I heard Groucho Marx perform this many years ago, and have sung it to my father on Father's Day every year since. It's gotten to the point where, if I don't sing it right away when I call, he'll interrupt me and say, simply -- "The song!" (I'll admit that sometimes I delay singing it just to hear him call out for it...)
Here, Groucho performs it on The Dick Cavett Show. He refers to the song being by his good friend Mr. Ruby. That would be Harry Ruby, who did the music and generally wrote with Bert Kalmar. The team is in the Songwriters Hall of Fame. Among their great-many other songs, they wrote "Who's Sorry Now?," "I Wanna Be Loved By You (and Nobody Else)," the Oscar-nominated, "A Kiss to Build a Dream On," "Three Little Words," (their biggest hit and title of the movie made about his and Kalmar's partnership) and "Nevertheless" (which I posted a video of here sung by the Mills Brothers).
But it's the lunatic comic songs they wrote for the Marx Bros. which is why they might even be better known for today -- and how he and Groucho, of course, became friends -- like, "Hello, I Must Be Going" from Animal Crackers, "Hail, Hail, Fredonia" from Duck Soup, and "I'm Against It" from Horsefeathers. (Also performed in Horsefeathers was an earlier song they had written, "Everyone Says I Love You," which though a popular standard song was used to great comedic effect, as all the brothers separately sing it -- even, in a surprising way, Harpo. Woody Allen used it as the title song in his 1996 film musical.)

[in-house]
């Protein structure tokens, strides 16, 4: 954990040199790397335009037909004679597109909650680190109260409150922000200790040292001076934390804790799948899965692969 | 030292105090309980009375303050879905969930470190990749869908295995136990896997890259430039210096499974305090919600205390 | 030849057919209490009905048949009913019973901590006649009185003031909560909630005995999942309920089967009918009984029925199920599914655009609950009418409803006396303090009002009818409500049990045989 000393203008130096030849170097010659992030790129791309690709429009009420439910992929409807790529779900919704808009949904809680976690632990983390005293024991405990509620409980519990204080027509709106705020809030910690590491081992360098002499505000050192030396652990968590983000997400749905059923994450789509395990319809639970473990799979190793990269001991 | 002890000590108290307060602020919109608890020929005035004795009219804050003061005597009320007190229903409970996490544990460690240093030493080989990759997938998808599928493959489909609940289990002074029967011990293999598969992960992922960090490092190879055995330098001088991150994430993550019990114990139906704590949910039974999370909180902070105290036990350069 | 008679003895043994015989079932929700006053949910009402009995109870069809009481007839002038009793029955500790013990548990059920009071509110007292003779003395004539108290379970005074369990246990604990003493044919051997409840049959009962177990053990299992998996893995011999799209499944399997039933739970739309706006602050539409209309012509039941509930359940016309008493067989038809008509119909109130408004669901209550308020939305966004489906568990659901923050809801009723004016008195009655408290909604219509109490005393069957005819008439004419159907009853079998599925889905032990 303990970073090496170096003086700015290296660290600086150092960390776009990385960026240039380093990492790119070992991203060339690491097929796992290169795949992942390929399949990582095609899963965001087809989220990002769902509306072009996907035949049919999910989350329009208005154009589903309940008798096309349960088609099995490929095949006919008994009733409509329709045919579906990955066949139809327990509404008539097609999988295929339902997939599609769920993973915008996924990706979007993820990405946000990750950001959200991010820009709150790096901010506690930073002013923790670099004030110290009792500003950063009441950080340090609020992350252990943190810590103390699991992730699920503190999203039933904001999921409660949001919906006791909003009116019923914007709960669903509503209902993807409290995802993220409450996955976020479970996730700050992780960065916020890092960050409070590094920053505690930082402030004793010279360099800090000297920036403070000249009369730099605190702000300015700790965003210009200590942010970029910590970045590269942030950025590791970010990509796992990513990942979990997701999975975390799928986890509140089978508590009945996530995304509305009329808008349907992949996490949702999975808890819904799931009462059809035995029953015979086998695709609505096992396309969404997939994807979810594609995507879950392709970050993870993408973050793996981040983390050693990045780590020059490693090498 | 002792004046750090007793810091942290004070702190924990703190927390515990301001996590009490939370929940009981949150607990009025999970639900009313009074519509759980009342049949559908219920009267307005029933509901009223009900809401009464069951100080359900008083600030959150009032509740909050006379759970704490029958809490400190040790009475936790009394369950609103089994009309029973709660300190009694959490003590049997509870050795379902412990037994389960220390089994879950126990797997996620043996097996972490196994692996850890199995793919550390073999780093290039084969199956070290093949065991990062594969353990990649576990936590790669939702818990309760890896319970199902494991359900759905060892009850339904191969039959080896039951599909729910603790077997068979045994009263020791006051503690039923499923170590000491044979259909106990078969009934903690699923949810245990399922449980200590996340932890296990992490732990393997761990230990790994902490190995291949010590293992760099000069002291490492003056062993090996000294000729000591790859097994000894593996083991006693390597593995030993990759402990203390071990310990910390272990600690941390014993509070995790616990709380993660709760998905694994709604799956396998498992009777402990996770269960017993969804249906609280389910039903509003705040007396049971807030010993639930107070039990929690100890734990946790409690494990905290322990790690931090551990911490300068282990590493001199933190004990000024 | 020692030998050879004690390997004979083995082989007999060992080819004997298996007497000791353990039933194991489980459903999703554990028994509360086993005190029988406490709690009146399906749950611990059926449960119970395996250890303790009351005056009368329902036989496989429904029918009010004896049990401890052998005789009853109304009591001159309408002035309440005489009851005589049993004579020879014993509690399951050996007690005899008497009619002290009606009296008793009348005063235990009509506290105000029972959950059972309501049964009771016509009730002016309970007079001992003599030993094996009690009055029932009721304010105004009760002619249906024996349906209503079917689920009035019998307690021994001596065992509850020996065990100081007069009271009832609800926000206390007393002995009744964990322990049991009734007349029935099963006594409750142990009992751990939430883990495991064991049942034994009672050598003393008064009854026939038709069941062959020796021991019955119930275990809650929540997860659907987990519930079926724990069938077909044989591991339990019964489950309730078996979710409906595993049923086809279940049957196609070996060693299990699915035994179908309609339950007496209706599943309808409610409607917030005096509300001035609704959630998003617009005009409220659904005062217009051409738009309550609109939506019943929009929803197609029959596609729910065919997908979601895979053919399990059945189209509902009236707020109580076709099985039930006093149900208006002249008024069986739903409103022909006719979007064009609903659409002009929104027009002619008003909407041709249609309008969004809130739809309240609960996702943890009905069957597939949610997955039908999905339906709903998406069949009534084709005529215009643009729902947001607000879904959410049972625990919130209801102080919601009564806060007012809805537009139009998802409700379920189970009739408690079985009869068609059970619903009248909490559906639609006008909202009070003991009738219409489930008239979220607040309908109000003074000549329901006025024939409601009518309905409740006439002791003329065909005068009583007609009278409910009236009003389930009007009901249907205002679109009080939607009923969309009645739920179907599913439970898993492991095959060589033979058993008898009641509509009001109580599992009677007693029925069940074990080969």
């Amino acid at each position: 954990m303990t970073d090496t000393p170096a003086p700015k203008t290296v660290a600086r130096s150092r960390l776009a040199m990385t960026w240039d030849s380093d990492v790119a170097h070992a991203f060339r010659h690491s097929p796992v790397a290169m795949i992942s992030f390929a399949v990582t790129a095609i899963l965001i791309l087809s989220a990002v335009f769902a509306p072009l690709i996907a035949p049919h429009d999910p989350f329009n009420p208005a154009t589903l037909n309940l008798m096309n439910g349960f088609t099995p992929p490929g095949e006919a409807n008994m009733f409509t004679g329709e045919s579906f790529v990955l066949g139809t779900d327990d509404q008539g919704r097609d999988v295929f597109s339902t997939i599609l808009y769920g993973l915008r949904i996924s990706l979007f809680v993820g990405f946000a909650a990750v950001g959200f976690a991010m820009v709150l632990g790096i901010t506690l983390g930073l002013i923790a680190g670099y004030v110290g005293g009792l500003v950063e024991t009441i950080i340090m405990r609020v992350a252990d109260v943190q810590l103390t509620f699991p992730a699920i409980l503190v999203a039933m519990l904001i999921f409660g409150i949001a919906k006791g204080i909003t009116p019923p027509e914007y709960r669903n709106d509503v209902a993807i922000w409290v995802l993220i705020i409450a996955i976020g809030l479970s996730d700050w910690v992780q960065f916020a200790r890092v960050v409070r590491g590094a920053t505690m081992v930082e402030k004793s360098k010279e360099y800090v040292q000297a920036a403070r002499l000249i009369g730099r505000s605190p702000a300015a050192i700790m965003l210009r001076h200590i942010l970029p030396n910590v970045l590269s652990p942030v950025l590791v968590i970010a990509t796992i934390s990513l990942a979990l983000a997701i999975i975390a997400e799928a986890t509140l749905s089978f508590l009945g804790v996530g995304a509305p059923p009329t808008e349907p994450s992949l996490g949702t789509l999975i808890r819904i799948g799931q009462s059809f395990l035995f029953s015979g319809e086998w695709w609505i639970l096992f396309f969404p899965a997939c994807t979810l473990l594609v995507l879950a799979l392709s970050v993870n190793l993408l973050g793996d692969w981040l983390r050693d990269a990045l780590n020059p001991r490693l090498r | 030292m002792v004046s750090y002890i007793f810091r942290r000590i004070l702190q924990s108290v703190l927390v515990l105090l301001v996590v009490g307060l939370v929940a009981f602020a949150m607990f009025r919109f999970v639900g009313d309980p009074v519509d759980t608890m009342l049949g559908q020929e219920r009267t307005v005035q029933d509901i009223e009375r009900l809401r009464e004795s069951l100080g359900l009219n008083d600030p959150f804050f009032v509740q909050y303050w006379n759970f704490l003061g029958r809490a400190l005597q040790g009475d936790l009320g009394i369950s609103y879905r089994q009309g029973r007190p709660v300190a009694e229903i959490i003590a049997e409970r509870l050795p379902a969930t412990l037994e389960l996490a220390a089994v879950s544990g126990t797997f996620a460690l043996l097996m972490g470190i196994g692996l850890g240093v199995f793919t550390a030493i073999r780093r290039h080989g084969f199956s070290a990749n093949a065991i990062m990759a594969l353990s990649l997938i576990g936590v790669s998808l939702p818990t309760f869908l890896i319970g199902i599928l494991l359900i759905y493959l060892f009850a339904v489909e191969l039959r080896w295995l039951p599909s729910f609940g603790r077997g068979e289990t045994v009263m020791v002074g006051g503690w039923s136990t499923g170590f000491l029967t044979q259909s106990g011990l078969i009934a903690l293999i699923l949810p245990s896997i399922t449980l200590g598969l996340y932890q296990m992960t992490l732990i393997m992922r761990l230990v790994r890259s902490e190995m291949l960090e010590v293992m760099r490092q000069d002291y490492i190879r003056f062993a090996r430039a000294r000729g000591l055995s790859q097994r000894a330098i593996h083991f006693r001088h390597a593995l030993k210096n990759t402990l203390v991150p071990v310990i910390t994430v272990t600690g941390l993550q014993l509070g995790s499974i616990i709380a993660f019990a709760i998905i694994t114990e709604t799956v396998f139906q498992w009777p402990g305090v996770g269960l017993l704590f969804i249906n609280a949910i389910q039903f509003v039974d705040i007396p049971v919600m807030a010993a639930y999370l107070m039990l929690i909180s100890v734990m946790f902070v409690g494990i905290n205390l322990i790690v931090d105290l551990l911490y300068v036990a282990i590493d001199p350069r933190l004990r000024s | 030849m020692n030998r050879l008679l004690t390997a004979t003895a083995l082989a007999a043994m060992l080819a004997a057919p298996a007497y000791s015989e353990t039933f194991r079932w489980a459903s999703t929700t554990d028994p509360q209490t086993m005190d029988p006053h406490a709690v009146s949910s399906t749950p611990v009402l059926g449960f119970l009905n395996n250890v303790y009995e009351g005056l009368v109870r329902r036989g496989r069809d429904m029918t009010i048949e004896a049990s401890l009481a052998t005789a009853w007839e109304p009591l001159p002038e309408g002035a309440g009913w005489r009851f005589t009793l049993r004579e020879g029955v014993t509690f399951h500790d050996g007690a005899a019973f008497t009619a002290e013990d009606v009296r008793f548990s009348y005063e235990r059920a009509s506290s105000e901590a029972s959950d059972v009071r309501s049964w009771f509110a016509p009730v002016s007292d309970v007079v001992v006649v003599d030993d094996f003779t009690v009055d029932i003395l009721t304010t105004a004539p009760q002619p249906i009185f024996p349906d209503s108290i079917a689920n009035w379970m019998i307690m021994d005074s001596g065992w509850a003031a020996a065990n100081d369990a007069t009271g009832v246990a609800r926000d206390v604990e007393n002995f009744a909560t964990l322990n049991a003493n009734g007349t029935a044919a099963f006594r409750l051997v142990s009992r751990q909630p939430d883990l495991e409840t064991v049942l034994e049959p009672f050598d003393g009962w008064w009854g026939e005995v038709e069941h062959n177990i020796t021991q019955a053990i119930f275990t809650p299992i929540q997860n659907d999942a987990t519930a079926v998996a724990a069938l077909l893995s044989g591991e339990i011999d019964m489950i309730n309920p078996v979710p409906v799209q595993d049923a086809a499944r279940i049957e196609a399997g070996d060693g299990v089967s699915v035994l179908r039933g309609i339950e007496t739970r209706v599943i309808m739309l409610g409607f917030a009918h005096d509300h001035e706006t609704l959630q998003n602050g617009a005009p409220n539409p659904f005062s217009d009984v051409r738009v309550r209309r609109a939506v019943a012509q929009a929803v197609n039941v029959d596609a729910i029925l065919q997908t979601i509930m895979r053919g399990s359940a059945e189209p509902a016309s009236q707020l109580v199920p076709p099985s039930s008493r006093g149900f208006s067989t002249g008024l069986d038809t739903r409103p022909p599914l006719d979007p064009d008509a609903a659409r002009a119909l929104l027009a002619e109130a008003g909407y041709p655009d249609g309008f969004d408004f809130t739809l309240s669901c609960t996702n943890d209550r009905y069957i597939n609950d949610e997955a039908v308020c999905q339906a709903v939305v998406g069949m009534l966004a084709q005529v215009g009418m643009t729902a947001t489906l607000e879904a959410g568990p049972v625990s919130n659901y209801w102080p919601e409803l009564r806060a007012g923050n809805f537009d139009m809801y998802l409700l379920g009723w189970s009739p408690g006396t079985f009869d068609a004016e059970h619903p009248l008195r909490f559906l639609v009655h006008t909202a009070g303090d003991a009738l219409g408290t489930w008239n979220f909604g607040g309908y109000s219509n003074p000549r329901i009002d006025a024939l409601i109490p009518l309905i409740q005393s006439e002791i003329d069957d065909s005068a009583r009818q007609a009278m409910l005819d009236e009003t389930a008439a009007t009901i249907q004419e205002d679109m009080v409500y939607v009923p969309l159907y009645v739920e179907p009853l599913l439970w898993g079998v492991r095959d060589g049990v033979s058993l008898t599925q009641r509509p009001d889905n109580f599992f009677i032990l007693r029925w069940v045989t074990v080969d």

And with all that aside, this is the song of the day.
Robert J. Elisberg is a political commentator, screenwriter, novelist, tech writer and also some other things that I just tend to keep forgetting.
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